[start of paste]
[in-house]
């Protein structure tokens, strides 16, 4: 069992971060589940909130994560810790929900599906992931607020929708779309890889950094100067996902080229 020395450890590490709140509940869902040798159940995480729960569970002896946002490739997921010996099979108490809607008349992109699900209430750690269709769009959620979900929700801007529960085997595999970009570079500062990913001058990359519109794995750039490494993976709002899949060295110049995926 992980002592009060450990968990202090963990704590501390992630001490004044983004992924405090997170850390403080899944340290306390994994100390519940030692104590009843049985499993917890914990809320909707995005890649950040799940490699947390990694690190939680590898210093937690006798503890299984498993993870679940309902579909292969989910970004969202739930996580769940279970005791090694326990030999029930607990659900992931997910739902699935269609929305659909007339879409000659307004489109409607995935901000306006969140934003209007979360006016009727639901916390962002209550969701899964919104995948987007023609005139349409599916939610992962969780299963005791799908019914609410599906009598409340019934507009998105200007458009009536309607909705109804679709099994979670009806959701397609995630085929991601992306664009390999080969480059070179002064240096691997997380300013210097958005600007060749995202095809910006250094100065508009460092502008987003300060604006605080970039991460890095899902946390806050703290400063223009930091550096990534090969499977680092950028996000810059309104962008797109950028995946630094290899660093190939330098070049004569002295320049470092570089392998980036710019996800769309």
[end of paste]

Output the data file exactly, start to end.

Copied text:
[in-house]
């Protein structure tokens, strides 16, 4: 069992971060589940909130994560810790929900599906992931607020929708779309890889950094100067996902080229 020395450890590490709140509940869902040798159940995480729960569970002896946002490739997921010996099979108490809607008349992109699900209430750690269709769009959620979900929700801007529960085997595999970009570079500062990913001058990359519109794995750039490494993976709002899949060295110049995926 992980002592009060450990968990202090963990704590501390992630001490004044983004992924405090997170850390403080899944340290306390994994100390519940030692104590009843049985499993917890914990809320909707995005890649950040799940490699947390990694690190939680590898210093937690006798503890299984498993993870679940309902579909292969989910970004969202739930996580769940279970005791090694326990030999029930607990659900992931997910739902699935269609929305659909007339879409000659307004489109409607995935901000306006969140934003209007979360006016009727639901916390962002209550969701899964919104995948987007023609005139349409599916939610992962969780299963005791799908019914609410599906009598409340019934507009998105200007458009009536309607909705109804679709099994979670009806959701397609995630085929991601992306664009390999080969480059070179002064240096691997997380300013210097958005600007060749995202095809910006250094100065508009460092502008987003300060604006605080970039991460890095899902946390806050703290400063223009930091550096990534090969499977680092950028996000810059309104962008797109950028995946630094290899660093190939330098070049004569002295320049470092570089392998980036710019996800769309």